Towards the end of the first week we stayed on some mainstream sites with pools etc which the kids enjoyed, but I decided that we really ought to try the Aire system in the second week.
We travelled up to the region surrounding Dol de Bretagne (where we had holidayed last year with the car and caravan) but could not find the local Aire that we thought we had found last year, so we moved on to a spot near the beach were we had seen Motorhomes parked last year. We parked up next to a couple from the Netherlands and found that they had stayed on this spot for the last three years and experienced no problems, so that was it, our first "Wild Camping" night. We awaoke in the morning after a very quiet night, however at five to nine there was a knock on the door from a couple of French Officials who very politely told us that it was prohibited to camp overnight here (whilst all the time holding his right hand over his pistol holster), no problem was my reply as we rapidly packed everything away and moved on in less than 15 minutes from the knock on the door - just try that in a caravan!.
The following night was again spent on a site (with a pool) after some pressure from the kids. The following three nights were all spent in Aires which were very good and I can highly recommend them.
Courseilles sur Mer (Juno Beach) 5:90 Euros. Etretat 5 Euros. Le Touquet 6 Euros.
The only bad bit to report was the Aire at Sains (near Pontorson) that we eventually found had had the service point vandalised so that nothing worked apart from the grey and wc waste point.
Would we do it again, certainly without question. We would however attempt to get hold of the French Aire book so we could find all the off the track ones that we had seen the previous year.
I'm off again in the MH on Thursday, this time back through Calais and on to Zandvoort in Holland where I'm racing my MG, so if anyone sees a MH towing a Midget, give it a wave it may be me!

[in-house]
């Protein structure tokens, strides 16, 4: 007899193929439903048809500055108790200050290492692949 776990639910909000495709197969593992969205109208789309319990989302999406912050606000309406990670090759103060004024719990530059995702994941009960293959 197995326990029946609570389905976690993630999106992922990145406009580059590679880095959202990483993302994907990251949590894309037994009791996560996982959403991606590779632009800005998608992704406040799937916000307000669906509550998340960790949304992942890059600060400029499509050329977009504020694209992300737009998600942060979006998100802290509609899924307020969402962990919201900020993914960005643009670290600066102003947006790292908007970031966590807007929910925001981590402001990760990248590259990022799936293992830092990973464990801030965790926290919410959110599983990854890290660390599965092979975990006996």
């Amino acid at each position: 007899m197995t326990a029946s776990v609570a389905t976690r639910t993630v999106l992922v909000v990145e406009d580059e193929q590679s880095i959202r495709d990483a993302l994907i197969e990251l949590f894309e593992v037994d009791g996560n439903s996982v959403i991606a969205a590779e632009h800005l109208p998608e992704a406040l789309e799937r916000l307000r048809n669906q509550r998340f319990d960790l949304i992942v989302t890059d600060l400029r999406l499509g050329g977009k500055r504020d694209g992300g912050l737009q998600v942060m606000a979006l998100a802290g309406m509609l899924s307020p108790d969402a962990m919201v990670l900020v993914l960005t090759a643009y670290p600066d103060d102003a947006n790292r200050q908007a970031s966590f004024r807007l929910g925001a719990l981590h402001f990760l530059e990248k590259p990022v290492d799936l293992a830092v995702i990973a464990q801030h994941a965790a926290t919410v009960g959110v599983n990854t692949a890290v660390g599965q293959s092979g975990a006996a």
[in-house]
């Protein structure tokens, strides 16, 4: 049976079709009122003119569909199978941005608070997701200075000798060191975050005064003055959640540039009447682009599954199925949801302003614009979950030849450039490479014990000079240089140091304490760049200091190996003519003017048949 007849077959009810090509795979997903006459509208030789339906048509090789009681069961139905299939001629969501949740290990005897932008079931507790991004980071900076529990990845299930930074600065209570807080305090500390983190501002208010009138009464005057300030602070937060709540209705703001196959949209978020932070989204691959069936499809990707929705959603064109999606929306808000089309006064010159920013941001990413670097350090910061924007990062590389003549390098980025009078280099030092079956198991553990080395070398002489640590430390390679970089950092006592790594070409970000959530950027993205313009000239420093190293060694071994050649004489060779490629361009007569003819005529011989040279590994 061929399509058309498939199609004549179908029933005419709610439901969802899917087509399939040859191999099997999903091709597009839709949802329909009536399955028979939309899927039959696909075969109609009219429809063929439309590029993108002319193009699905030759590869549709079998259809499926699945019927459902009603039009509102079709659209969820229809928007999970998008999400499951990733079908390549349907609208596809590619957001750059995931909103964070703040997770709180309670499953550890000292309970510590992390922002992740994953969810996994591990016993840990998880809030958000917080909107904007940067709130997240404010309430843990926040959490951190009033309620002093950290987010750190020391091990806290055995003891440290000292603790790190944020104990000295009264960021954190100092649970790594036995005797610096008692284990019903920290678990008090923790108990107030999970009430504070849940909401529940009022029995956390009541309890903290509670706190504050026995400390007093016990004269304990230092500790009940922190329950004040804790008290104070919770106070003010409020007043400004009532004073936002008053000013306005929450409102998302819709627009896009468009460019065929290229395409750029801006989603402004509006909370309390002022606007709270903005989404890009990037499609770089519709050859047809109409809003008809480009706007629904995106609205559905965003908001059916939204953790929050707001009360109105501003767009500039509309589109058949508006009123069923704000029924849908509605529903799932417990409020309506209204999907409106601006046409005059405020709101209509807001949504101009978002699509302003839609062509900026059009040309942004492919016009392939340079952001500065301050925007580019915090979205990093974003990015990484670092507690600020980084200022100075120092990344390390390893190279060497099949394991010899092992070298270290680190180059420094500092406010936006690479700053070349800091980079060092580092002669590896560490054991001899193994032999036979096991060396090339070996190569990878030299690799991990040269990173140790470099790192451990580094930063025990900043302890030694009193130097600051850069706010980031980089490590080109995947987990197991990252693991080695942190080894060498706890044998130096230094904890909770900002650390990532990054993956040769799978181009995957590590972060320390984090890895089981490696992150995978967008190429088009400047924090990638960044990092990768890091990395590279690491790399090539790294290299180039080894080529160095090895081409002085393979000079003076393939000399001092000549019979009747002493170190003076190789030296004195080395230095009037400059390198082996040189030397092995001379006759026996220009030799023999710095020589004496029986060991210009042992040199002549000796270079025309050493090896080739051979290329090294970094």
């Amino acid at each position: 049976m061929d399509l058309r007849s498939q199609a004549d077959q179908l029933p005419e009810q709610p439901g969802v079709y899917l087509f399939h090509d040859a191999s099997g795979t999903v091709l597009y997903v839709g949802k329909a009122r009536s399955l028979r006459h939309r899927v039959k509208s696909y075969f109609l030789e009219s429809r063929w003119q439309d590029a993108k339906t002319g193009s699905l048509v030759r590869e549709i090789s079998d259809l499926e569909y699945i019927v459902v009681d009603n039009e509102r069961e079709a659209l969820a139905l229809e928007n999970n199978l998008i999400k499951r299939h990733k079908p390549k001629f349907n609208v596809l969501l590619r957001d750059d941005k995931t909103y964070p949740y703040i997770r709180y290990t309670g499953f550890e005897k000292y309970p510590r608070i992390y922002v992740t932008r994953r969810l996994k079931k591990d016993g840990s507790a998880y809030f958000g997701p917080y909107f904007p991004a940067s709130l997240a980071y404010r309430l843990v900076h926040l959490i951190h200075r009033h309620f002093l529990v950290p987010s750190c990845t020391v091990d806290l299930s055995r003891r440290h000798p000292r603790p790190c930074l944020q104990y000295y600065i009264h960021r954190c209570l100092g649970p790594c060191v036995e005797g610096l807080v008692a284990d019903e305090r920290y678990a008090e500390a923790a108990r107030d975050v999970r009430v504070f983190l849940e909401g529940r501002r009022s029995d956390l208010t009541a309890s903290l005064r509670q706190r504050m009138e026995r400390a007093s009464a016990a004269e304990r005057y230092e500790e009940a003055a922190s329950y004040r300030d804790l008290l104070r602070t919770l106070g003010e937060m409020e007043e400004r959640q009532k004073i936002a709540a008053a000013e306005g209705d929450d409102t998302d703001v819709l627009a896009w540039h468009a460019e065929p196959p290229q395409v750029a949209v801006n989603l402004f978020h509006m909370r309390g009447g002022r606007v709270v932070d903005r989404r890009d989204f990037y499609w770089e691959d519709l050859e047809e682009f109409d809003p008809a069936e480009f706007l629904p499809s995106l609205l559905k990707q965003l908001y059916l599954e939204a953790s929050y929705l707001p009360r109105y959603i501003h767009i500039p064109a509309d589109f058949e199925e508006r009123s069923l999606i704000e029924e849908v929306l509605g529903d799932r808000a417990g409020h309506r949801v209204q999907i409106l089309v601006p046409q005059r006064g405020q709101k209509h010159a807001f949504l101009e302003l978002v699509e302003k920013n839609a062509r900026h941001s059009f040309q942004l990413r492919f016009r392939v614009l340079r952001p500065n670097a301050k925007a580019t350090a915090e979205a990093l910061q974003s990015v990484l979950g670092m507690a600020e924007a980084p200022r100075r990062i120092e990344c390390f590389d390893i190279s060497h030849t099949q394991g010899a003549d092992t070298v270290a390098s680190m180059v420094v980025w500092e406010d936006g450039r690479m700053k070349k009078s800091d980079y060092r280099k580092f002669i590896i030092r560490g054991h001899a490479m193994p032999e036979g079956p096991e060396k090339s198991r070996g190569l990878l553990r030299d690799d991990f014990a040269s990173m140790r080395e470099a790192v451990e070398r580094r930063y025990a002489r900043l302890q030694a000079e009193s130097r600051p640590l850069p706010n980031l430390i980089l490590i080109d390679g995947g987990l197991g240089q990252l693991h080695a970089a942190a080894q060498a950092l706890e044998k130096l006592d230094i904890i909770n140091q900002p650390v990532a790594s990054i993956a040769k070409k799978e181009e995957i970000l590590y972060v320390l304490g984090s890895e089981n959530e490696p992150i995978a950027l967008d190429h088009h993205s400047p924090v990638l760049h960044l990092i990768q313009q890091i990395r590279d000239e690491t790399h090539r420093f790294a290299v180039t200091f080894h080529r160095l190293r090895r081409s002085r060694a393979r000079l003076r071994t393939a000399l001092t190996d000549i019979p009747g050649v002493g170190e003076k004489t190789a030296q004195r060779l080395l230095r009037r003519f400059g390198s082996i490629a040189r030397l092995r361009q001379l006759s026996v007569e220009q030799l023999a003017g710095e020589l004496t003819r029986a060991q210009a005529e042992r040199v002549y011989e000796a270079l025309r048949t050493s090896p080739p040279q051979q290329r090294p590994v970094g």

We've just recently returned from a 2 week trip, getting down to near Bordeaux, chasing the sun and escaping the wind and rain, until it was time to turn around.
We did a couple of France Passion sites (great, until a puncture at one put us off ), and the rest of the time it was mostly Camping Municipales, which were varied, but always at least good enough. When I get chance, I'll put them into the campsite directory on here.
We never pre-booked. We used a big map (to find an area which might be within our reach), the Caravan Club guide (book 1 - to find a reasonable-sounding site), and then the TomTom to test the exact time / distance, and plot the route. Because I'm a wimp, I didn't want to arrive too late, so we generally left camp by 9am, and arrived between 11.30 and 2pm. Never any problems with space, although we did keep clear of the more popular coastal areas.
And for next year, we're planning a bigger trip down to Italy. Can't wait!
We would however attempt to get hold of the French Aire book so we could find all the off the track ones that we had seen the previous year.
"The Book" should be available in most French book stores and in the larger outlets of the big supermarket chains. There are in fact two guides to French aires from competiting publishers, but there is not much difference between them.
If you don't get hold of a copy there is always the web site
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. Here you can not only search aires on the net, but also download or print out lists by departements. Or even order a CD with the complete data. Only in French, but even my French is good enough to understand that.
When I go on tour to France I always print out the lists from the departements I intend to go to.
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Well we've just returned from our main holidays in France and this year we did two and a half weeks touring around France (chasing the sun) and we only stopped on one main stream site to give the kids some time in a pool. That site was only used as we were at Bayeaux on the aire there and just did not feel comfortable, so it was a case of a last minute up sticks and go.
Can't wait to get back, it was one of our best holidays ever. The Dune de Pyla(t) was unforgettable, surfing at Biscarosse Plage equally so. Drinking wine and conversing with the French and the welcome they gave us dispels the myths that they don't like the us Brits.